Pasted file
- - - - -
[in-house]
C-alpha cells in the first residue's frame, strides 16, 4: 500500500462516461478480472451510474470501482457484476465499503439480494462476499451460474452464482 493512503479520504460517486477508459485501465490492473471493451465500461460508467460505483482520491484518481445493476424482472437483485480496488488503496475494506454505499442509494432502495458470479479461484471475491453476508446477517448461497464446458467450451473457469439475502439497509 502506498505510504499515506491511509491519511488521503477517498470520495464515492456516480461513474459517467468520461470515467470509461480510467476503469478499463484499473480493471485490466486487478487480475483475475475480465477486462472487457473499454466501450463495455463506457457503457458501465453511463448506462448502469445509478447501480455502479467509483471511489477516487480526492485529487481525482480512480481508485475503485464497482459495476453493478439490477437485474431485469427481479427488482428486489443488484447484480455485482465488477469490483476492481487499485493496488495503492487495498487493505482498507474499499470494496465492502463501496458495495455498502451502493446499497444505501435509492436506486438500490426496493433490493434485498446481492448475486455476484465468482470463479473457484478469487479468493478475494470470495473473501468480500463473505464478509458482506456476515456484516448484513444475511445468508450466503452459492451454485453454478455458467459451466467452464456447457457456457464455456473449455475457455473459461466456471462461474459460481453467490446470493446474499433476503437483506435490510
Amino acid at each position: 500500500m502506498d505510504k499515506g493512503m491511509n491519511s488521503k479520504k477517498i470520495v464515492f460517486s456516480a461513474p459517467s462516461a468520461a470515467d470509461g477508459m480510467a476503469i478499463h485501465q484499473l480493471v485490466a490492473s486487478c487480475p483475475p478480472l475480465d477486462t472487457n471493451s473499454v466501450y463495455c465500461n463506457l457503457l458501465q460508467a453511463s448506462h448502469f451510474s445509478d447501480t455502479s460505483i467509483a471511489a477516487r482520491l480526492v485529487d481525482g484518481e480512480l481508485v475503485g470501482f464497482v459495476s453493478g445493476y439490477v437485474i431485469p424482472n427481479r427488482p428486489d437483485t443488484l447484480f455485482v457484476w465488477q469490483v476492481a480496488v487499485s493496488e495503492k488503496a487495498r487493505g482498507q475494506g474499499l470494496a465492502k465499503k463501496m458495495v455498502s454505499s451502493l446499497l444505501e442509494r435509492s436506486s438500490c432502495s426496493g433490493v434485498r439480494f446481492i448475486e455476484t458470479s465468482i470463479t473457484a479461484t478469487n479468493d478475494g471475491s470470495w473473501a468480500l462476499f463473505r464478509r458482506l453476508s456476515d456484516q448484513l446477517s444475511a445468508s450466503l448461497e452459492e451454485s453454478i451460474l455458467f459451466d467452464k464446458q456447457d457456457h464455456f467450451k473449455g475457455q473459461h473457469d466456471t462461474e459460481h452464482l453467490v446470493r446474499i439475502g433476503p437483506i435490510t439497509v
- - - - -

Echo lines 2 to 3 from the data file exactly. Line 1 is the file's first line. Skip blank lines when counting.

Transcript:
C-alpha cells in the first residue's frame, strides 16, 4: 500500500462516461478480472451510474470501482457484476465499503439480494462476499451460474452464482 493512503479520504460517486477508459485501465490492473471493451465500461460508467460505483482520491484518481445493476424482472437483485480496488488503496475494506454505499442509494432502495458470479479461484471475491453476508446477517448461497464446458467450451473457469439475502439497509 502506498505510504499515506491511509491519511488521503477517498470520495464515492456516480461513474459517467468520461470515467470509461480510467476503469478499463484499473480493471485490466486487478487480475483475475475480465477486462472487457473499454466501450463495455463506457457503457458501465453511463448506462448502469445509478447501480455502479467509483471511489477516487480526492485529487481525482480512480481508485475503485464497482459495476453493478439490477437485474431485469427481479427488482428486489443488484447484480455485482465488477469490483476492481487499485493496488495503492487495498487493505482498507474499499470494496465492502463501496458495495455498502451502493446499497444505501435509492436506486438500490426496493433490493434485498446481492448475486455476484465468482470463479473457484478469487479468493478475494470470495473473501468480500463473505464478509458482506456476515456484516448484513444475511445468508450466503452459492451454485453454478455458467459451466467452464456447457457456457464455456473449455475457455473459461466456471462461474459460481453467490446470493446474499433476503437483506435490510
Amino acid at each position: 500500500m502506498d505510504k499515506g493512503m491511509n491519511s488521503k479520504k477517498i470520495v464515492f460517486s456516480a461513474p459517467s462516461a468520461a470515467d470509461g477508459m480510467a476503469i478499463h485501465q484499473l480493471v485490466a490492473s486487478c487480475p483475475p478480472l475480465d477486462t472487457n471493451s473499454v466501450y463495455c465500461n463506457l457503457l458501465q460508467a453511463s448506462h448502469f451510474s445509478d447501480t455502479s460505483i467509483a471511489a477516487r482520491l480526492v485529487d481525482g484518481e480512480l481508485v475503485g470501482f464497482v459495476s453493478g445493476y439490477v437485474i431485469p424482472n427481479r427488482p428486489d437483485t443488484l447484480f455485482v457484476w465488477q469490483v476492481a480496488v487499485s493496488e495503492k488503496a487495498r487493505g482498507q475494506g474499499l470494496a465492502k465499503k463501496m458495495v455498502s454505499s451502493l446499497l444505501e442509494r435509492s436506486s438500490c432502495s426496493g433490493v434485498r439480494f446481492i448475486e455476484t458470479s465468482i470463479t473457484a479461484t478469487n479468493d478475494g471475491s470470495w473473501a468480500l462476499f463473505r464478509r458482506l453476508s456476515d456484516q448484513l446477517s444475511a445468508s450466503l448461497e452459492e451454485s453454478i451460474l455458467f459451466d467452464k464446458q456447457d457456457h464455456f467450451k473449455g475457455q473459461h473457469d466456471t462461474e459460481h452464482l453467490v446470493r446474499i439475502g433476503p437483506i435490510t439497509v